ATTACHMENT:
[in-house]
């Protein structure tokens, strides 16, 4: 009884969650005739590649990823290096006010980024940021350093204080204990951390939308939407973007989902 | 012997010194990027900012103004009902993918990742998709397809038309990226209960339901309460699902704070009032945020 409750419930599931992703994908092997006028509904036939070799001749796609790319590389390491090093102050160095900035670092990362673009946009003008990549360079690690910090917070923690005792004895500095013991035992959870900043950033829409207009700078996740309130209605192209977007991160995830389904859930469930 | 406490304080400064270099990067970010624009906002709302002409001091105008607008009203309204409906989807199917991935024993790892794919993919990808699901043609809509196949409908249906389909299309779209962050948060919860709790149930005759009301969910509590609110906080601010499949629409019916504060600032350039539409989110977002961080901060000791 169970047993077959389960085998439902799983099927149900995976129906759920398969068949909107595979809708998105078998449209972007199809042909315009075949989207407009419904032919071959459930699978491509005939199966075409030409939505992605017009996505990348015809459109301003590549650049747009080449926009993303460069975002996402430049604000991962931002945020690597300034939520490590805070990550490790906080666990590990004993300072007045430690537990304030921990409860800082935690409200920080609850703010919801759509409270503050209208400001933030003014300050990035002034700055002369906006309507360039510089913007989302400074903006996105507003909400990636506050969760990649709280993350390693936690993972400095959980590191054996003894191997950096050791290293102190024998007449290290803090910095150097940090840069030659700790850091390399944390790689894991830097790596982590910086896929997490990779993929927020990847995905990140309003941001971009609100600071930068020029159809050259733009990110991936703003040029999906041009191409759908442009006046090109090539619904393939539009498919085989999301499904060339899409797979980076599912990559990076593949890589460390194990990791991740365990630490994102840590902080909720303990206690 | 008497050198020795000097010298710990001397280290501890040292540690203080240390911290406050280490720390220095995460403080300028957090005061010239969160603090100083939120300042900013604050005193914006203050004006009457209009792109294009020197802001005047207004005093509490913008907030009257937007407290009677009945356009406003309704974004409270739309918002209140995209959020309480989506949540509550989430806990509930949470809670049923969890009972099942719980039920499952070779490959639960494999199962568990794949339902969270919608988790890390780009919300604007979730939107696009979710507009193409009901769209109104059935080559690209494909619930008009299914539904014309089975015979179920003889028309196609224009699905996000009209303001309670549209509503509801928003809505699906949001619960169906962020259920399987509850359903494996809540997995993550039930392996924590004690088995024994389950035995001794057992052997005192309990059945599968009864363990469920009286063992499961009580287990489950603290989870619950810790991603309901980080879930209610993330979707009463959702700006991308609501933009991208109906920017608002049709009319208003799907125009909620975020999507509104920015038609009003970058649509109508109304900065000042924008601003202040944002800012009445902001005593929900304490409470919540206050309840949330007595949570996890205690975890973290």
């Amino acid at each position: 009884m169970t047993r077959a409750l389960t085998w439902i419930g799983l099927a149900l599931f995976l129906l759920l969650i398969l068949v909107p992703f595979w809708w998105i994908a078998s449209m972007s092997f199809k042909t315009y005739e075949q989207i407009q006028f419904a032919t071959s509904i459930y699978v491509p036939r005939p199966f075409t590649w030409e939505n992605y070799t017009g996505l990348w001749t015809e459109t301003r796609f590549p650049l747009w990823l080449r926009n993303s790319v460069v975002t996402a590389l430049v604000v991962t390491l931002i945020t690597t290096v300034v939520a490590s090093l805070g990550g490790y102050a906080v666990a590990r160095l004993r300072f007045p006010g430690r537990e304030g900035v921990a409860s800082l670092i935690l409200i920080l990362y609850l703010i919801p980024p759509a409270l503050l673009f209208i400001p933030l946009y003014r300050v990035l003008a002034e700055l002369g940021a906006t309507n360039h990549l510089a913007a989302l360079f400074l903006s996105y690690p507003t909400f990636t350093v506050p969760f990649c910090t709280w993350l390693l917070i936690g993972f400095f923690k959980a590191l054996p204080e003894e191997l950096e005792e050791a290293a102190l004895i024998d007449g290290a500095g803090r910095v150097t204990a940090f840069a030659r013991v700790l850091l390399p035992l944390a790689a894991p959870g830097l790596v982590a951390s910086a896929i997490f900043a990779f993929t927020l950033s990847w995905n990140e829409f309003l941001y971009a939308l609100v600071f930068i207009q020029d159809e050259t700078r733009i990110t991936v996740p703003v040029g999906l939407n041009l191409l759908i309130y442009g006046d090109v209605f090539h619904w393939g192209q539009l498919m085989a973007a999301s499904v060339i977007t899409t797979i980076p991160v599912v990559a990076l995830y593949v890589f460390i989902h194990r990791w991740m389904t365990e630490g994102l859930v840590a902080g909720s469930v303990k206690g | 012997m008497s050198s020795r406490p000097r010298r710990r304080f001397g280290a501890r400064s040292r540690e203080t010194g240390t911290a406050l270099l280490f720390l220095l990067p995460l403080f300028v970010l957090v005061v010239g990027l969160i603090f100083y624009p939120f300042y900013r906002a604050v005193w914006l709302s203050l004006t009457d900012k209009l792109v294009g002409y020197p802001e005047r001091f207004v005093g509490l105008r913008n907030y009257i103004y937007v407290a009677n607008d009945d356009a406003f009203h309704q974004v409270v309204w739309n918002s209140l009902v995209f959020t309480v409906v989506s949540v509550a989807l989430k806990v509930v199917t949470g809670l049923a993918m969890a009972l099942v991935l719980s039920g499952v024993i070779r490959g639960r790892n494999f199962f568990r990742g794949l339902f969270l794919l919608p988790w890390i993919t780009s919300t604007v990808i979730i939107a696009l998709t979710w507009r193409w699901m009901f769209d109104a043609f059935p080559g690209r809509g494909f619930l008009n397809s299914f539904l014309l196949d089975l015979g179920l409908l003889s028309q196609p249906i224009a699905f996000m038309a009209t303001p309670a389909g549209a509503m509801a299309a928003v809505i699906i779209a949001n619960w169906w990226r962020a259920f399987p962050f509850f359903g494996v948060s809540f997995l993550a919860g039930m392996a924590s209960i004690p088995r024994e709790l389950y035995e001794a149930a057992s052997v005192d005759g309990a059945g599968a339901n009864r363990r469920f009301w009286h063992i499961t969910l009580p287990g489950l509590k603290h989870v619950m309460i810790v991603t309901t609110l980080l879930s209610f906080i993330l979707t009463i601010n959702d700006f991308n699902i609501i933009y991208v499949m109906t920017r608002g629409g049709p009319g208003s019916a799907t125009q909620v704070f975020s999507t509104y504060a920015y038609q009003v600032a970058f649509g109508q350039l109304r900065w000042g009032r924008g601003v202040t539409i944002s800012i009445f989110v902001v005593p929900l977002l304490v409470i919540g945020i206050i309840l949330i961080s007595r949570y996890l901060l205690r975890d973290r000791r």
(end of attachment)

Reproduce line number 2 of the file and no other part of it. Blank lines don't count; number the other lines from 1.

């Protein structure tokens, strides 16, 4: 009884969650005739590649990823290096006010980024940021350093204080204990951390939308939407973007989902 | 012997010194990027900012103004009902993918990742998709397809038309990226209960339901309460699902704070009032945020 409750419930599931992703994908092997006028509904036939070799001749796609790319590389390491090093102050160095900035670092990362673009946009003008990549360079690690910090917070923690005792004895500095013991035992959870900043950033829409207009700078996740309130209605192209977007991160995830389904859930469930 | 406490304080400064270099990067970010624009906002709302002409001091105008607008009203309204409906989807199917991935024993790892794919993919990808699901043609809509196949409908249906389909299309779209962050948060919860709790149930005759009301969910509590609110906080601010499949629409019916504060600032350039539409989110977002961080901060000791 169970047993077959389960085998439902799983099927149900995976129906759920398969068949909107595979809708998105078998449209972007199809042909315009075949989207407009419904032919071959459930699978491509005939199966075409030409939505992605017009996505990348015809459109301003590549650049747009080449926009993303460069975002996402430049604000991962931002945020690597300034939520490590805070990550490790906080666990590990004993300072007045430690537990304030921990409860800082935690409200920080609850703010919801759509409270503050209208400001933030003014300050990035002034700055002369906006309507360039510089913007989302400074903006996105507003909400990636506050969760990649709280993350390693936690993972400095959980590191054996003894191997950096050791290293102190024998007449290290803090910095150097940090840069030659700790850091390399944390790689894991830097790596982590910086896929997490990779993929927020990847995905990140309003941001971009609100600071930068020029159809050259733009990110991936703003040029999906041009191409759908442009006046090109090539619904393939539009498919085989999301499904060339899409797979980076599912990559990076593949890589460390194990990791991740365990630490994102840590902080909720303990206690 | 008497050198020795000097010298710990001397280290501890040292540690203080240390911290406050280490720390220095995460403080300028957090005061010239969160603090100083939120300042900013604050005193914006203050004006009457209009792109294009020197802001005047207004005093509490913008907030009257937007407290009677009945356009406003309704974004409270739309918002209140995209959020309480989506949540509550989430806990509930949470809670049923969890009972099942719980039920499952070779490959639960494999199962568990794949339902969270919608988790890390780009919300604007979730939107696009979710507009193409009901769209109104059935080559690209494909619930008009299914539904014309089975015979179920003889028309196609224009699905996000009209303001309670549209509503509801928003809505699906949001619960169906962020259920399987509850359903494996809540997995993550039930392996924590004690088995024994389950035995001794057992052997005192309990059945599968009864363990469920009286063992499961009580287990489950603290989870619950810790991603309901980080879930209610993330979707009463959702700006991308609501933009991208109906920017608002049709009319208003799907125009909620975020999507509104920015038609009003970058649509109508109304900065000042924008601003202040944002800012009445902001005593929900304490409470919540206050309840949330007595949570996890205690975890973290």